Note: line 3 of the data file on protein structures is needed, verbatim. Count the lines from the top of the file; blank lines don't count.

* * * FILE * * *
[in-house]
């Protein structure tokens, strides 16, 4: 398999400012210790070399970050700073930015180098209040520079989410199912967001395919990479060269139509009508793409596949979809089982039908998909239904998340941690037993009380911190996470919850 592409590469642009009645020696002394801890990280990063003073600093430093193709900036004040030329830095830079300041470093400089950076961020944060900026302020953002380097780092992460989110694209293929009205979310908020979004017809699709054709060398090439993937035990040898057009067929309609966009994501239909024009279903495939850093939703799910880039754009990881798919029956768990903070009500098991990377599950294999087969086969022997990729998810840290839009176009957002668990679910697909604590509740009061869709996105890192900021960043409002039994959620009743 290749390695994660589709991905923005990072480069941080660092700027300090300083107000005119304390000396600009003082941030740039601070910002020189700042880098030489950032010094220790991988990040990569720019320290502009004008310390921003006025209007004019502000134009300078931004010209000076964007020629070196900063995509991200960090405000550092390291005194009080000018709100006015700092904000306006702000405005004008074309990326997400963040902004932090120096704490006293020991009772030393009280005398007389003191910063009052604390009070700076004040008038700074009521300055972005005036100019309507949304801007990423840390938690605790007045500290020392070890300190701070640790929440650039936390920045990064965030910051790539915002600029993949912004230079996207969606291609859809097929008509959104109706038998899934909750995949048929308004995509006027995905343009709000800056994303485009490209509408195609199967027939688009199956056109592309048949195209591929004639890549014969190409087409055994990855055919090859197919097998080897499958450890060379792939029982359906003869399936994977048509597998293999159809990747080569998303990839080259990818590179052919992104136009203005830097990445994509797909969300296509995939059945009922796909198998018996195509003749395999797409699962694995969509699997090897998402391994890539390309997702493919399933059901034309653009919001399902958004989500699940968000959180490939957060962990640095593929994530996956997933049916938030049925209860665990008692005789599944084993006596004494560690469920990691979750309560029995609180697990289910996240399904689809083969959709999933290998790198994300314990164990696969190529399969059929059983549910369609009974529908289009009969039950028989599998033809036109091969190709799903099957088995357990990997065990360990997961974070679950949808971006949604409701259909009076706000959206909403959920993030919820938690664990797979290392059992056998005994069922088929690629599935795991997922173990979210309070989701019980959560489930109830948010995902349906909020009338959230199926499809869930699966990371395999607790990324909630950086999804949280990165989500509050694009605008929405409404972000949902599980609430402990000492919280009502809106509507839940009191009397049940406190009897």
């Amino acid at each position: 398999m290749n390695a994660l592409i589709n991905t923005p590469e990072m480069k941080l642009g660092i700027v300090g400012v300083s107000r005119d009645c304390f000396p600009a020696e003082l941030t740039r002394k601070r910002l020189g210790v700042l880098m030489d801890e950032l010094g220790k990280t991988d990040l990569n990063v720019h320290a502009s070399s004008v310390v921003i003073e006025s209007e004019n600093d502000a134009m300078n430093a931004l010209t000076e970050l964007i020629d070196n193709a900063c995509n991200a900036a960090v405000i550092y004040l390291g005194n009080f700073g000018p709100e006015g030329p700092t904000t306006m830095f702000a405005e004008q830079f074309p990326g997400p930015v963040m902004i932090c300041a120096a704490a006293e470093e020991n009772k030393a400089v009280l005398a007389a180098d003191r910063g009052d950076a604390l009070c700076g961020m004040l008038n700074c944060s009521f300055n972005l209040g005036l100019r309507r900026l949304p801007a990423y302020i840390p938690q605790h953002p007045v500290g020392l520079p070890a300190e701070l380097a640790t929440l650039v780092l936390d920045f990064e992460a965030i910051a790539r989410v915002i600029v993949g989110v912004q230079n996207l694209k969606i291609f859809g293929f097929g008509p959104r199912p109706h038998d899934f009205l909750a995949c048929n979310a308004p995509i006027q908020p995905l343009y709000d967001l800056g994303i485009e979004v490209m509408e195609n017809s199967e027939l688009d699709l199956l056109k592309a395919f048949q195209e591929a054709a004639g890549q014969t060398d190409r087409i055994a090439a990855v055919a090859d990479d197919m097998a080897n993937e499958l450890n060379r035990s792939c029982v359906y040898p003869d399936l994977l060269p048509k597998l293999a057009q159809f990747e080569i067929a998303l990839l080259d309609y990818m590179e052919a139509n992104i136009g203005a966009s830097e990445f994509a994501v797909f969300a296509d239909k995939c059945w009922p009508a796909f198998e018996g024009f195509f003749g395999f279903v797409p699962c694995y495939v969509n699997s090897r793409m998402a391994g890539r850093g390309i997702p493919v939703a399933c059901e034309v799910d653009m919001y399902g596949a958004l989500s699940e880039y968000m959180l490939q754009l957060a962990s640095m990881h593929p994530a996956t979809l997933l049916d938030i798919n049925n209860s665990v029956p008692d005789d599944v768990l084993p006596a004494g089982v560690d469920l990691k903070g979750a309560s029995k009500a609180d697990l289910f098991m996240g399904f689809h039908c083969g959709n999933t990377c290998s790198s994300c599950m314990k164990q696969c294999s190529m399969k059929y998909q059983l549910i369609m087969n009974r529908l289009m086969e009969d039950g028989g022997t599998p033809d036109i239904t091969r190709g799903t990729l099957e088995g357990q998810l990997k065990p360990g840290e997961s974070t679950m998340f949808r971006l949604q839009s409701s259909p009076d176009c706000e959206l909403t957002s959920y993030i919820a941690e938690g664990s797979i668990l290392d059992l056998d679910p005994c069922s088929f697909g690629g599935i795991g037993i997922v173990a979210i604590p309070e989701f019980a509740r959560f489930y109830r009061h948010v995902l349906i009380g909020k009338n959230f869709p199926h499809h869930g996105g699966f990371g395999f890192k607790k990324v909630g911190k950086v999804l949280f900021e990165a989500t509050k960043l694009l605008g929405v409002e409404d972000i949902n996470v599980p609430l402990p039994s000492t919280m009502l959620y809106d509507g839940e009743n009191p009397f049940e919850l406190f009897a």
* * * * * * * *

């Amino acid at each position: 398999m290749n390695a994660l592409i589709n991905t923005p590469e990072m480069k941080l642009g660092i700027v300090g400012v300083s107000r005119d009645c304390f000396p600009a020696e003082l941030t740039r002394k601070r910002l020189g210790v700042l880098m030489d801890e950032l010094g220790k990280t991988d990040l990569n990063v720019h320290a502009s070399s004008v310390v921003i003073e006025s209007e004019n600093d502000a134009m300078n430093a931004l010209t000076e970050l964007i020629d070196n193709a900063c995509n991200a900036a960090v405000i550092y004040l390291g005194n009080f700073g000018p709100e006015g030329p700092t904000t306006m830095f702000a405005e004008q830079f074309p990326g997400p930015v963040m902004i932090c300041a120096a704490a006293e470093e020991n009772k030393a400089v009280l005398a007389a180098d003191r910063g009052d950076a604390l009070c700076g961020m004040l008038n700074c944060s009521f300055n972005l209040g005036l100019r309507r900026l949304p801007a990423y302020i840390p938690q605790h953002p007045v500290g020392l520079p070890a300190e701070l380097a640790t929440l650039v780092l936390d920045f990064e992460a965030i910051a790539r989410v915002i600029v993949g989110v912004q230079n996207l694209k969606i291609f859809g293929f097929g008509p959104r199912p109706h038998d899934f009205l909750a995949c048929n979310a308004p995509i006027q908020p995905l343009y709000d967001l800056g994303i485009e979004v490209m509408e195609n017809s199967e027939l688009d699709l199956l056109k592309a395919f048949q195209e591929a054709a004639g890549q014969t060398d190409r087409i055994a090439a990855v055919a090859d990479d197919m097998a080897n993937e499958l450890n060379r035990s792939c029982v359906y040898p003869d399936l994977l060269p048509k597998l293999a057009q159809f990747e080569i067929a998303l990839l080259d309609y990818m590179e052919a139509n992104i136009g203005a966009s830097e990445f994509a994501v797909f969300a296509d239909k995939c059945w009922p009508a796909f198998e018996g024009f195509f003749g395999f279903v797409p699962c694995y495939v969509n699997s090897r793409m998402a391994g890539r850093g390309i997702p493919v939703a399933c059901e034309v799910d653009m919001y399902g596949a958004l989500s699940e880039y968000m959180l490939q754009l957060a962990s640095m990881h593929p994530a996956t979809l997933l049916d938030i798919n049925n209860s665990v029956p008692d005789d599944v768990l084993p006596a004494g089982v560690d469920l990691k903070g979750a309560s029995k009500a609180d697990l289910f098991m996240g399904f689809h039908c083969g959709n999933t990377c290998s790198s994300c599950m314990k164990q696969c294999s190529m399969k059929y998909q059983l549910i369609m087969n009974r529908l289009m086969e009969d039950g028989g022997t599998p033809d036109i239904t091969r190709g799903t990729l099957e088995g357990q998810l990997k065990p360990g840290e997961s974070t679950m998340f949808r971006l949604q839009s409701s259909p009076d176009c706000e959206l909403t957002s959920y993030i919820a941690e938690g664990s797979i668990l290392d059992l056998d679910p005994c069922s088929f697909g690629g599935i795991g037993i997922v173990a979210i604590p309070e989701f019980a509740r959560f489930y109830r009061h948010v995902l349906i009380g909020k009338n959230f869709p199926h499809h869930g996105g699966f990371g395999f890192k607790k990324v909630g911190k950086v999804l949280f900021e990165a989500t509050k960043l694009l605008g929405v409002e409404d972000i949902n996470v599980p609430l402990p039994s000492t919280m009502l959620y809106d509507g839940e009743n009191p009397f049940e919850l406190f009897a």